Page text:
Swiss hotel's signs for Jews spark row

Bruno Cirelli
Agosto 17, 2017

The signs have since been removed, a representative with the Israeli Embassy in Switzerland said in a statement. "I may have selected the wrong words; the signs should have been addressed to all the guests instead of Jewish ones".

The Swiss statement came after the Jewish state lodged official complaints about Aparthaus Paradies in the Alpine resort village of Arosa and signs it posted telling Jewish guests to shower before using the swimming pool and restricted their access to a kitchen freezer.

Ruth Thomann, manager of the hotel, which is located 80 miles southeast of Zurich in the Swiss ALps town of Arosa, and she told the Jewish Telegraphic Agency that the signs were a misunderstanding.

This prompted staff to put up a sign reading: "To our Jewish Guests: Please take a shower before you go swimming and although after swimming".

"The sign was addressed to Jewish guests simply because the other guests are not allowed to put food in the fridge, and we wanted our Jewish guests to access the food only at set times because otherwise it was an impossible situation", she said.

Signed by Thomann, the message continued, "If you break the rules, I'm forced to cloes (sic) the pool for you". "The refrigerators in the rooms are small, so I told them, 'You can store some small things with our stuff, but don't go in every time, '" she said. The reason for this policy was to ensure the hotel's staff could carry out their duties smoothly, she said.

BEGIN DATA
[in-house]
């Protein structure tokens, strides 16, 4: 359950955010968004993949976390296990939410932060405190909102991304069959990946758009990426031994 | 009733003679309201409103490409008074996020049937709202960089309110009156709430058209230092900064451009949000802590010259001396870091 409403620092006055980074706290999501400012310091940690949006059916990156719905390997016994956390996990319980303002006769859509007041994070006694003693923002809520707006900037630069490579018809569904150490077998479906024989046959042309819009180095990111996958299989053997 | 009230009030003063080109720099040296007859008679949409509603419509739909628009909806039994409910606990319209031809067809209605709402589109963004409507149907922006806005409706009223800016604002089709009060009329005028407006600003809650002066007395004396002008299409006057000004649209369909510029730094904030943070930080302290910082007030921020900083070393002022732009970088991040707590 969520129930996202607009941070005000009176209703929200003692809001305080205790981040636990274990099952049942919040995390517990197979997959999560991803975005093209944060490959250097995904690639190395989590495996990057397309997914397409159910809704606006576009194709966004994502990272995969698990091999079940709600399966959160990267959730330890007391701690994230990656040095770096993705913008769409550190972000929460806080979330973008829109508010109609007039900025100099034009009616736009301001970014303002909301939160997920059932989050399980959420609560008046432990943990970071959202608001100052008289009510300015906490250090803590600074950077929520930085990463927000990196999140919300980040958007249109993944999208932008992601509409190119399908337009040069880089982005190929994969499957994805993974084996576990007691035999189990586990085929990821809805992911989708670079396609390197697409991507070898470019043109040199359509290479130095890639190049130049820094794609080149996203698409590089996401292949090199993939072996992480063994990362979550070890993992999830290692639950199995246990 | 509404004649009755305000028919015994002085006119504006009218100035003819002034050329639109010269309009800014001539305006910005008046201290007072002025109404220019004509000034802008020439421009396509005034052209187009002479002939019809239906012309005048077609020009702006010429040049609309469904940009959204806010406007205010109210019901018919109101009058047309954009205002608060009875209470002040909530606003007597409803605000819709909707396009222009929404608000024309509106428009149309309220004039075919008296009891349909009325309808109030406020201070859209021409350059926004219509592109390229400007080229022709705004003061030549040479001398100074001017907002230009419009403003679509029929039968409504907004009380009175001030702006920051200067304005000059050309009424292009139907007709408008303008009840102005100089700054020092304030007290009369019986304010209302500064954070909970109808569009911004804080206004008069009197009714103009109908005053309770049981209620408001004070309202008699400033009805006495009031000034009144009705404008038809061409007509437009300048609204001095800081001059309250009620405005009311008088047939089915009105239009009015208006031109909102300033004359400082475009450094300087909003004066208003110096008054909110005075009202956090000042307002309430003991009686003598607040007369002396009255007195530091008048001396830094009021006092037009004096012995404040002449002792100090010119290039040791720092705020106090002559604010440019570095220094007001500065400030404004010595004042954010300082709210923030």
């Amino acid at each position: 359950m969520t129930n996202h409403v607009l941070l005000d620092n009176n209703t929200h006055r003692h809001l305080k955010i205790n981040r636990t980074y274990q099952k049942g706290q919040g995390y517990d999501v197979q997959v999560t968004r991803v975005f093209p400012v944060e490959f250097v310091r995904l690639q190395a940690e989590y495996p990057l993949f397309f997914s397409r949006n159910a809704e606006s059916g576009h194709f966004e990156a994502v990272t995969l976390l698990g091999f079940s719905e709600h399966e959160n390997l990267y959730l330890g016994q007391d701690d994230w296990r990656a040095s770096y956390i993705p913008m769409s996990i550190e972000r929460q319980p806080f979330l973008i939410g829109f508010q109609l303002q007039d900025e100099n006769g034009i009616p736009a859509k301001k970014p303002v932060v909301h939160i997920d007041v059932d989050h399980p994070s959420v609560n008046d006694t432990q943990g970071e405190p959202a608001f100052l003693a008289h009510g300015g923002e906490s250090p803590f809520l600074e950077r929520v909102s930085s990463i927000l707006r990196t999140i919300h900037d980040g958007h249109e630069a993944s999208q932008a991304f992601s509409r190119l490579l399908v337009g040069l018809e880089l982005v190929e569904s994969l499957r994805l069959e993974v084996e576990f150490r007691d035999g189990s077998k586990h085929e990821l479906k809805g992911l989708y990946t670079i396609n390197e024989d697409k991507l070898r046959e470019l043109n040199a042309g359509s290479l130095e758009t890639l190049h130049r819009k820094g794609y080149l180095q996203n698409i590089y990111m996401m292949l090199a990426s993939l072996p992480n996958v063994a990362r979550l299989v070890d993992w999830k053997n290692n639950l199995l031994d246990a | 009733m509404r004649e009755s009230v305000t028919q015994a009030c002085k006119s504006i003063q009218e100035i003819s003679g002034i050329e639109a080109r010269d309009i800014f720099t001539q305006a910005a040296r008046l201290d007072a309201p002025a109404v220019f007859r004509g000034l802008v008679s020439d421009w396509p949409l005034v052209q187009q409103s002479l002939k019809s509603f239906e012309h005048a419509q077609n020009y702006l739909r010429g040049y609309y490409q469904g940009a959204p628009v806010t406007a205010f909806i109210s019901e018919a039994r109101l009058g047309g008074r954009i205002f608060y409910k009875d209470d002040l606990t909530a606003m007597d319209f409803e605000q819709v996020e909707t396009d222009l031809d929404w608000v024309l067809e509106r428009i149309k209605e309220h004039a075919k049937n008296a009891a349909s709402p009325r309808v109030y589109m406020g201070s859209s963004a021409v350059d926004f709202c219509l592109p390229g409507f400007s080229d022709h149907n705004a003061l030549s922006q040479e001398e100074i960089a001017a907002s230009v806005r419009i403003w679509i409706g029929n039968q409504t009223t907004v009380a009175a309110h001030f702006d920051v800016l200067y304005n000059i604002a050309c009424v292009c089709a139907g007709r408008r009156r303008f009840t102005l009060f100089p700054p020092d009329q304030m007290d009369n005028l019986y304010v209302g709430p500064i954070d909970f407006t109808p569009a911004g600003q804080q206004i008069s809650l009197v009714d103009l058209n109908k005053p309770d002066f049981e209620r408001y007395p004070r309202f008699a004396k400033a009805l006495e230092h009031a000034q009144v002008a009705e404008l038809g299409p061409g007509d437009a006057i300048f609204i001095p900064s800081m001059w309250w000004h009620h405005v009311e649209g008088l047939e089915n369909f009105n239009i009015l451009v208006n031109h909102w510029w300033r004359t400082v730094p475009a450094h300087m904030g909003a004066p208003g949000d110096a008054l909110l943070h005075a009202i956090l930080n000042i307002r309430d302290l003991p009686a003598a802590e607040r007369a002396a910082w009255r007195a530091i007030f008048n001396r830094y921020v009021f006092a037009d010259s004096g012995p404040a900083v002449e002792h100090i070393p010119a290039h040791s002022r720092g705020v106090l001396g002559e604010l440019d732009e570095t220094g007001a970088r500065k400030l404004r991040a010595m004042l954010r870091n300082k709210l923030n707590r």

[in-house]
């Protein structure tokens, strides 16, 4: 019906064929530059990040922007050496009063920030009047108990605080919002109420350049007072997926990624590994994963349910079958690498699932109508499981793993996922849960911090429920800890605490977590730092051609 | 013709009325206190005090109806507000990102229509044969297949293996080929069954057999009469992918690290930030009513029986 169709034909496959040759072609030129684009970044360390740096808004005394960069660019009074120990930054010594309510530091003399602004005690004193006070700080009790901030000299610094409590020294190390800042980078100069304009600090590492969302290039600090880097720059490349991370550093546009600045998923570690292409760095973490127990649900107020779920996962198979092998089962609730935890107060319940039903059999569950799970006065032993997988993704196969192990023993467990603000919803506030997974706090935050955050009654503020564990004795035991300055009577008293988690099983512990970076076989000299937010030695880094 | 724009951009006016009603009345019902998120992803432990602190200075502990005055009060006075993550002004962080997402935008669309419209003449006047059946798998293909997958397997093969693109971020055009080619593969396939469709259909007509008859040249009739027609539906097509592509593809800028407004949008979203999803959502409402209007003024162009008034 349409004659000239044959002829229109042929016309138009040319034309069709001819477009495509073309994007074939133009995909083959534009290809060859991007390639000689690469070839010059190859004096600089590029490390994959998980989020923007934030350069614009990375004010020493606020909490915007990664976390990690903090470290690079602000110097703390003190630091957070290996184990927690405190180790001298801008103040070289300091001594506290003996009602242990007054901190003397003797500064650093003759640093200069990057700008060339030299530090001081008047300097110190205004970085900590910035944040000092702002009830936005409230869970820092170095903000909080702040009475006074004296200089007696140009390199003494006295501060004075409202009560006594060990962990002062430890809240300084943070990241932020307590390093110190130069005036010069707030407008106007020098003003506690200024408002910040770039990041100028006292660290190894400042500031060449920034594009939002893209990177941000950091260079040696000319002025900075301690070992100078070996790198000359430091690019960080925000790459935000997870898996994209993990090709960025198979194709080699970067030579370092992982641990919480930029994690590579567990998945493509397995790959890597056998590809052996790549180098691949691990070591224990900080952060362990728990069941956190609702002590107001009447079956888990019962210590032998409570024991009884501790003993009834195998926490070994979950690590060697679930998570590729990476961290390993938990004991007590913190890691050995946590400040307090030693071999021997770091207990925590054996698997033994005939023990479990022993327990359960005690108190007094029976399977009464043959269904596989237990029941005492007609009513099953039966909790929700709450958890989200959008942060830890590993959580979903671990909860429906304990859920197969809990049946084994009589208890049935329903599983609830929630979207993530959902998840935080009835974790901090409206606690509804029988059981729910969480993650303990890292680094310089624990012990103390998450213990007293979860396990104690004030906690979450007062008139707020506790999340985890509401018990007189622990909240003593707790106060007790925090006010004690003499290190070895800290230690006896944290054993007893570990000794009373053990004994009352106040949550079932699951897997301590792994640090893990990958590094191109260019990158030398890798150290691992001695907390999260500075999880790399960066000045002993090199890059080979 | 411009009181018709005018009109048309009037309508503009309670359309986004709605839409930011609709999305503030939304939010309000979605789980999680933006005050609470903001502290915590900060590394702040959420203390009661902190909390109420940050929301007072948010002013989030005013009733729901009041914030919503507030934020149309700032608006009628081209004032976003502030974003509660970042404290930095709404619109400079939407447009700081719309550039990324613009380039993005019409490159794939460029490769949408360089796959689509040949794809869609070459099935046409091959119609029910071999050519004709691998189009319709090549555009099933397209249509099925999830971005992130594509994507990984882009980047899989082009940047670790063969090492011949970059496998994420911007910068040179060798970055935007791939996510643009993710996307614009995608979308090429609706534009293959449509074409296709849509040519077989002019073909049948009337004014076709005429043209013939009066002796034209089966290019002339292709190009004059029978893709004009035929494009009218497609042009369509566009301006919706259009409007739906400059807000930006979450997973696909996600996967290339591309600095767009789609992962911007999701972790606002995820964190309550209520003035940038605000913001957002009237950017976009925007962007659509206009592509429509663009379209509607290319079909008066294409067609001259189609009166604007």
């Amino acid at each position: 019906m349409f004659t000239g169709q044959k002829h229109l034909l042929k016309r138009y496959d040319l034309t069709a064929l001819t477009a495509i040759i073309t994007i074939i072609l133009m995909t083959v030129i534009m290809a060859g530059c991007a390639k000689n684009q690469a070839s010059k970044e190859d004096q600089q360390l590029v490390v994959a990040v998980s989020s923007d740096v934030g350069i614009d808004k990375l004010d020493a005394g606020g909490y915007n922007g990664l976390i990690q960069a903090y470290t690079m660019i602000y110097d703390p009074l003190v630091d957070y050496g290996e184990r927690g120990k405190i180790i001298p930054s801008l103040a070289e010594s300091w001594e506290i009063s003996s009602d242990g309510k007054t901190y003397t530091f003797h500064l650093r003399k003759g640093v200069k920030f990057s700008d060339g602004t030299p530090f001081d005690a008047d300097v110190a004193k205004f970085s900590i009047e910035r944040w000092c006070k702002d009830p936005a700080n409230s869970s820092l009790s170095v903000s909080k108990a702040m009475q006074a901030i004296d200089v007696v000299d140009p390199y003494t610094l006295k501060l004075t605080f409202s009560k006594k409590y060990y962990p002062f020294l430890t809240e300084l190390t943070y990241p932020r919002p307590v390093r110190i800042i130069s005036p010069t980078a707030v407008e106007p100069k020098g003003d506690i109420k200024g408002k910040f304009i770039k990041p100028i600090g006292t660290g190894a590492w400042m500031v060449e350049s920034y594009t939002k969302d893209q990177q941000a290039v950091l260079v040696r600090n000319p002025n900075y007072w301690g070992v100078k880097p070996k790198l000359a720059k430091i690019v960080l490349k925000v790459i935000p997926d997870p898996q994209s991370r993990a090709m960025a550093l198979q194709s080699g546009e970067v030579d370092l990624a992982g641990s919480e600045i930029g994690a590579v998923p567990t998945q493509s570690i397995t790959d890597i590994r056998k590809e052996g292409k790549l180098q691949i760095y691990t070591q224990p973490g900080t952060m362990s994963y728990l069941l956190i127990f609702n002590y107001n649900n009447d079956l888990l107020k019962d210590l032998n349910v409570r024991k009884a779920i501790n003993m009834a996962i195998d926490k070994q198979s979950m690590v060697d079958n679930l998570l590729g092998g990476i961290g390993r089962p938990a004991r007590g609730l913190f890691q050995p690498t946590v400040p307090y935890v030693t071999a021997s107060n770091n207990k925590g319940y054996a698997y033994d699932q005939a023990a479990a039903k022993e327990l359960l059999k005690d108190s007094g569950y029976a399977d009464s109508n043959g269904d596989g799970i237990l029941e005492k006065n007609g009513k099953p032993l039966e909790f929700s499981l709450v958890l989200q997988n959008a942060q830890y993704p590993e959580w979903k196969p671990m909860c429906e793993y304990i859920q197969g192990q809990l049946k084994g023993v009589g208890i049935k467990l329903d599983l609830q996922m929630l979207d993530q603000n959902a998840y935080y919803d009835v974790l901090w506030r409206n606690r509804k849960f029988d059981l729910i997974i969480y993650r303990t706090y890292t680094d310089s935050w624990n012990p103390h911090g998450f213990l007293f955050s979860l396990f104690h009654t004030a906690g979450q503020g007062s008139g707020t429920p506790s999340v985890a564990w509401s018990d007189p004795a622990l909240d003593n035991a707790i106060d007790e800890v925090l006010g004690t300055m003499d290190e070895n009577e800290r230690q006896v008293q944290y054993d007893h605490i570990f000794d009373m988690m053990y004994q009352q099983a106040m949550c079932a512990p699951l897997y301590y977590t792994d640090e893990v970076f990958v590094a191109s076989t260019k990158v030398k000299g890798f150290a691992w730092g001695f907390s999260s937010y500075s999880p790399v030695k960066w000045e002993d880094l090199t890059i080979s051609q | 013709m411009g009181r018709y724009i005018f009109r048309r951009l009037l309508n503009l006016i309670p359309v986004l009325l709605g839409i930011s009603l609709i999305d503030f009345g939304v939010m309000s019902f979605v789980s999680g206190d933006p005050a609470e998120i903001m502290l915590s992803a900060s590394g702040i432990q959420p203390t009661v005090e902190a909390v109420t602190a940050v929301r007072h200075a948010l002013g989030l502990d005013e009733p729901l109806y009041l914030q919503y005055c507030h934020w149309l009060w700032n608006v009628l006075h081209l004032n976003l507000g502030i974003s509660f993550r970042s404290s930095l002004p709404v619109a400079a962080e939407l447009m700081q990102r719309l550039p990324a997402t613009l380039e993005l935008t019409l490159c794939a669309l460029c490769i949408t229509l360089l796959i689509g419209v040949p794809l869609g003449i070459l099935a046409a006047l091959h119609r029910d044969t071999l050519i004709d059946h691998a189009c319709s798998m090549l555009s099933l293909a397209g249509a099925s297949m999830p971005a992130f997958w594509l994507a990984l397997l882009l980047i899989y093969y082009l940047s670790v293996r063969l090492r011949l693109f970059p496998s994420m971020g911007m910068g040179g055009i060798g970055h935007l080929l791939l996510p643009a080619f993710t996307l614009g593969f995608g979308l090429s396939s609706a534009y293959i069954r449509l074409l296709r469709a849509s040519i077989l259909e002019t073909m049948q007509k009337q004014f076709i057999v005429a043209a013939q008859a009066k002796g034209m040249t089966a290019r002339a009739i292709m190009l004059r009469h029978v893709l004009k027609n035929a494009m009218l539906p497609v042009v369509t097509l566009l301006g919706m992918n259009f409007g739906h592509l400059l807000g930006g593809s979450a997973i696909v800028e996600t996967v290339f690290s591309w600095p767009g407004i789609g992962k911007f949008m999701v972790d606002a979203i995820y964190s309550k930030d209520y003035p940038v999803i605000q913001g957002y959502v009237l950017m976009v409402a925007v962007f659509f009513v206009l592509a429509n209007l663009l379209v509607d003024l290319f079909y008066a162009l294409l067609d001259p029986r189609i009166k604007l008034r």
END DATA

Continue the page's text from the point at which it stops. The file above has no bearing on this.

She also said the sign limiting the use of the freezer was misunderstood, and that she was only trying to help hotel staff. The sense is that Jews, and especially not Jews of a religious appearance, have no reason to be in Europe.

The signs were denounced by Israeli Deputy Foreign Minister, Tzipi Hotovely, as "an anti-Semitic act of the worst and ugliest kind".

Hotovely added that the hotel manager should face criminal charges as a outcome.

The centre's head of global relations Shimon Samuels, pointed out that "the reference to "showers" can be construed as a patently vicious reference to the fake shower hands in the gas chambers".

And it called on Booking.com to remove the hotel from its directory "and explain the anti-Semitic cause of the removal on your website".

Meanwhile, the prominent Jewish rights group, the Simon Wiesenthal Centre, published a letter Tuesday demanding that Switzerland "close the hotel of hate and penalise its management". "We are advising our global constituency, the broader Jewish community and their Gentile friends to blacklist this horrific hotel", added Samuels.

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